When firing an employee, you need to make sure that you have documented any performance issues, checked all state and federal laws to ensure that the termination complies with applicable laws and does not violate any law or regulation, and followed all proper procedures like issuing final wages and other payments, where required. If you […]
When firing an employee, you need to make sure that you have documented any performance issues, checked all state and federal laws to ensure that the termination complies with applicable laws and does not violate any law or regulation, and followed all proper procedures like issuing final wages and other payments, where required.
If you have entered into a contract with an employee or organization representing the employee you seek to terminate, you must first consult the contract to assess what steps need to be taken to terminate the employee. Otherwise, every state, except Montana, allows employers to choose an [at will employment policy – meaning you can fire employees at any time. If you’re planning on firing an at-will employee, below is a list of some issues to consider:
The Importance of Documentation
Despite the at will policy, it’s still a good practice to make and retain these records to legitimize your actions and protect you against claims of wrongful termination.
Post-Termination Employee Rights
Before deciding to fire an employee, as the SBA notes, it’s a good idea to check state and federal laws to review what benefits the employee is entitled to after they’re fired. This could include:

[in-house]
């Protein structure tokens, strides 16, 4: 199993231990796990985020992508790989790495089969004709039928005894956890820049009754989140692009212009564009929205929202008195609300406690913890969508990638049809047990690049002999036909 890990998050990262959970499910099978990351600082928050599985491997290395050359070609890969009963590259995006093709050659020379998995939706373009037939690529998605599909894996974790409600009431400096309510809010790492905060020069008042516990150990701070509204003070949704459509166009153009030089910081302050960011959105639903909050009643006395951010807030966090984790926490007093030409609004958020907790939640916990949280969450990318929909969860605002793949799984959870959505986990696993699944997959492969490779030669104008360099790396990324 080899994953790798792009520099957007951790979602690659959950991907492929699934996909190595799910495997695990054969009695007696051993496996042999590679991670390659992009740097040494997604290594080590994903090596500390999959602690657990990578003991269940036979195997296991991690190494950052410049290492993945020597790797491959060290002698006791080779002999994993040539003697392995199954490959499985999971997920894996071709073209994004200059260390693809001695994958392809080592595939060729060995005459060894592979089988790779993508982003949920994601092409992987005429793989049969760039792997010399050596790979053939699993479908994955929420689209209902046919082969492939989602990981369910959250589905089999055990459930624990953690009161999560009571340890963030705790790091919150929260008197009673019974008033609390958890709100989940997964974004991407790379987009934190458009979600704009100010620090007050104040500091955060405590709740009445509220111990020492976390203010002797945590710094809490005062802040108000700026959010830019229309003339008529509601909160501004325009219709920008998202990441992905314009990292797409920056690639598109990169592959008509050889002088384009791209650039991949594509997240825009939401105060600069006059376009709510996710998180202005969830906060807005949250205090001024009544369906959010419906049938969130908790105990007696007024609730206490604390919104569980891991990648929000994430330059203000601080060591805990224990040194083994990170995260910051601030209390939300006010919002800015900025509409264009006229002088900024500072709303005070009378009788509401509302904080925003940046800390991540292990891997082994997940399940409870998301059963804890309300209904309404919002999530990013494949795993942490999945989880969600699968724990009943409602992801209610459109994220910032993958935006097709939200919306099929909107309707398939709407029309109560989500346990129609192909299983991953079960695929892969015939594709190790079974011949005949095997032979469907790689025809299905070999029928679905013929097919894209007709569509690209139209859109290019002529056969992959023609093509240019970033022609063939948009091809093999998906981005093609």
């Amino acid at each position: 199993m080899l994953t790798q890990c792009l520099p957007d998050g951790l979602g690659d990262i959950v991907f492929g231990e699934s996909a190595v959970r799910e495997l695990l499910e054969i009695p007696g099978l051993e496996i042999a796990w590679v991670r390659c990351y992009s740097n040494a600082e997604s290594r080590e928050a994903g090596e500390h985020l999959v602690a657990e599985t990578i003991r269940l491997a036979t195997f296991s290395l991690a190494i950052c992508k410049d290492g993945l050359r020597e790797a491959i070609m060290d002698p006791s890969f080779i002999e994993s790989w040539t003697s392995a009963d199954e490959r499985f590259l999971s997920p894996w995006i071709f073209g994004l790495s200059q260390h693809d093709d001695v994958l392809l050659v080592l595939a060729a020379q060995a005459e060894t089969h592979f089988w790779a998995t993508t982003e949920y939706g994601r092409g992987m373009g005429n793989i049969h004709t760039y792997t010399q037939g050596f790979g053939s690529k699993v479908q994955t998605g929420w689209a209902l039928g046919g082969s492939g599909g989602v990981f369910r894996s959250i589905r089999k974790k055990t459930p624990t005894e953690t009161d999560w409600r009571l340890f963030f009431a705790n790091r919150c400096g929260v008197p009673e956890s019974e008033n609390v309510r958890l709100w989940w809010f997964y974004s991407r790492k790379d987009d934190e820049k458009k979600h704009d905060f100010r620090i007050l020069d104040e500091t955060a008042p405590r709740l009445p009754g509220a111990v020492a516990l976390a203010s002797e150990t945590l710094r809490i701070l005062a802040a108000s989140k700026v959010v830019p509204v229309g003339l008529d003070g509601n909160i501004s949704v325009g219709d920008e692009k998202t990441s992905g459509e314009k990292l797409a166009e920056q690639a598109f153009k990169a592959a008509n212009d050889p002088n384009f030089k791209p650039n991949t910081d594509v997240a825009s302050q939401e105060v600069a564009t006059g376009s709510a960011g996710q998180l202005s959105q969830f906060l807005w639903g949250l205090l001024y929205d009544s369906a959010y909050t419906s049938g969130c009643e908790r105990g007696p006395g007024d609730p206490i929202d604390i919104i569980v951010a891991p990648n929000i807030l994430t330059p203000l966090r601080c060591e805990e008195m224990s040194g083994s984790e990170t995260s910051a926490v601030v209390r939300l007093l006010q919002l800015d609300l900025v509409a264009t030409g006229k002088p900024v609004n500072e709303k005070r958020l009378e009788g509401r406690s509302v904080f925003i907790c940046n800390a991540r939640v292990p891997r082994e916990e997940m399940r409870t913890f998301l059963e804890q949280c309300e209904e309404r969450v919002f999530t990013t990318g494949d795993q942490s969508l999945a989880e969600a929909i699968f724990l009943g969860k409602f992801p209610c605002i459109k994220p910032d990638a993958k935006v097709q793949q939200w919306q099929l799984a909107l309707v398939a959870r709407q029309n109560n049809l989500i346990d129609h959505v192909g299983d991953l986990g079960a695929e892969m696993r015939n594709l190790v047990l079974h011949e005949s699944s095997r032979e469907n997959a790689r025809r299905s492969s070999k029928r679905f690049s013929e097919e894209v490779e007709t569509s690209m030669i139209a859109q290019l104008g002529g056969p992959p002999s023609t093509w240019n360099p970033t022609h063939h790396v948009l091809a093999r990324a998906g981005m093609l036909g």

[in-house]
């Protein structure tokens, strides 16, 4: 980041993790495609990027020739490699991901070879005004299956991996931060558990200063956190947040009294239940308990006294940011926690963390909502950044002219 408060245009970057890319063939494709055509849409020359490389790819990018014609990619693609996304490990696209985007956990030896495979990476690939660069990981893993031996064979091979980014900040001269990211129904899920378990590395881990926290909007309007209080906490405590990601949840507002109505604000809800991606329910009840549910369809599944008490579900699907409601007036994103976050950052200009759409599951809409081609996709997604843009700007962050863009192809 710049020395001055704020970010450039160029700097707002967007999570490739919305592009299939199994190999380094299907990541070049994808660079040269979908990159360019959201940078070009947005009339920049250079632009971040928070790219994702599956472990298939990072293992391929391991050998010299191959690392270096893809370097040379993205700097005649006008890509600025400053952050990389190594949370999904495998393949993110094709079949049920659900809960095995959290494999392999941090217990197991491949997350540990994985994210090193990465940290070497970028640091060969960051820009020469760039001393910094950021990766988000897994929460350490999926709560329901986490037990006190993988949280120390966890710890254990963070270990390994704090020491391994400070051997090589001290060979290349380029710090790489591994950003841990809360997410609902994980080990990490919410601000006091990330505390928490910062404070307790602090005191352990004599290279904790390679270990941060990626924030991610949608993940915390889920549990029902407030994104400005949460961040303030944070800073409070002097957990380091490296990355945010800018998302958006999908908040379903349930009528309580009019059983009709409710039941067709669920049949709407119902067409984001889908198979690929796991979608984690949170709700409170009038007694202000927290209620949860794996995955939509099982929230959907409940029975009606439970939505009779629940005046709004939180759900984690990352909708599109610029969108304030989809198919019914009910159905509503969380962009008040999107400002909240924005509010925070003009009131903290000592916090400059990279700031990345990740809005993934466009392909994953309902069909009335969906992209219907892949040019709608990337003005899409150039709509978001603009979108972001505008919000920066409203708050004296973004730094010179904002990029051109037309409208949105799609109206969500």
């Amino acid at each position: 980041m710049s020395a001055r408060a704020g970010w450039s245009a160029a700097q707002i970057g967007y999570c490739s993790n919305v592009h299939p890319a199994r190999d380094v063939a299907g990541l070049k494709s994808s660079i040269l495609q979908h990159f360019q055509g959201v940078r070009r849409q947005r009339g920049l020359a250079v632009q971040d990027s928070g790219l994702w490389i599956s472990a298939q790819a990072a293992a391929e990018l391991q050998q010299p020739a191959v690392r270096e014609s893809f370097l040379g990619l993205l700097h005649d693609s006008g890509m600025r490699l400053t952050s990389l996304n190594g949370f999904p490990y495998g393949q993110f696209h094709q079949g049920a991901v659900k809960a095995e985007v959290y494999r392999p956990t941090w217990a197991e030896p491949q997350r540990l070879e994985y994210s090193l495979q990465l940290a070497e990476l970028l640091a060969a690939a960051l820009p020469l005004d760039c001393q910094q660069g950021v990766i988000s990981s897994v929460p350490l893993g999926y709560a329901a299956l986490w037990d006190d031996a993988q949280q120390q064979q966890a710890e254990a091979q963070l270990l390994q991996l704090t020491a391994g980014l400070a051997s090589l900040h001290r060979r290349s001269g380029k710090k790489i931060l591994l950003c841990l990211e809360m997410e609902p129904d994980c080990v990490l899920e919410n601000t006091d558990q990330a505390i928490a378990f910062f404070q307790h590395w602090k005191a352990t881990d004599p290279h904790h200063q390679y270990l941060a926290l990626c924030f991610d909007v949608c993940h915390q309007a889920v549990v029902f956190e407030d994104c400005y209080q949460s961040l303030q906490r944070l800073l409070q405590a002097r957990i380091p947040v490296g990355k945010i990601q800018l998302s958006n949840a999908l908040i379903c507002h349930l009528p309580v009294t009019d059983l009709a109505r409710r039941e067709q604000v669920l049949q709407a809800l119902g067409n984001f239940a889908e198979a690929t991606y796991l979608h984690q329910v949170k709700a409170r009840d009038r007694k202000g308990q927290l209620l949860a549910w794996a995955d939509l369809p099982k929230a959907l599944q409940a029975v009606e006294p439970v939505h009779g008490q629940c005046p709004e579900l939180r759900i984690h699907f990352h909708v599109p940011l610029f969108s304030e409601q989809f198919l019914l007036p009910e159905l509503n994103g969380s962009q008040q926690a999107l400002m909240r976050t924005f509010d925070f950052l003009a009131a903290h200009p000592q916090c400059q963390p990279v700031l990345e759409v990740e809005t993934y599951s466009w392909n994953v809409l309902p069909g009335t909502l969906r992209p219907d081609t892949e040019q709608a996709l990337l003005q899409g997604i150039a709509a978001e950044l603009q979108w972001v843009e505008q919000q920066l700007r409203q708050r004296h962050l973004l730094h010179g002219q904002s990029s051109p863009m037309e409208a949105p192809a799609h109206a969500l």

- Continued health insurance coverage
- Unemployment insurance
- Vested retirement plans
Some states require that the fired employee’s final check be paid immediately. Check your state laws to see when you’re required to give your employee their last payment.
You should also check what, in addition to their salary, is included in this final payment. For example, in California bonuses and accrued vacation are considered part of wages and must be paid out at the same time as the final paycheck, immediately at the time of termination. This [helpful answer also addresses final paycheck concerns.
When It’s Illegal to Fire Someone
Before terminating an employee, review federal and state policies to ensure that you aren’t violating any laws protecting their employment rights.
- Discrimination: Make sure the termination couldn’t be considered discrimination. Types of employee discrimination prohibited by the Equal Employment Opportunity Commission (EEOC) include termination based on race, age, sex, religion, and pregnancy.
- Whistleblowers: According to the US Department of Labor (DOL), you can’t fire someone for complaining about illegal activity, discrimination, health and safety violations, or harassment in the workplace.
- Taking Protected Time Off: The DOL states that you can’t fire an employee for taking family or medical leave, military leave, time off to serve jury duty, or time off to vote, or any other legally protected time off.
Make sure you review all state and federal laws, as well as your company’s own employment policies, before firing an employee to ensure that you can’t be accused of wrongful termination.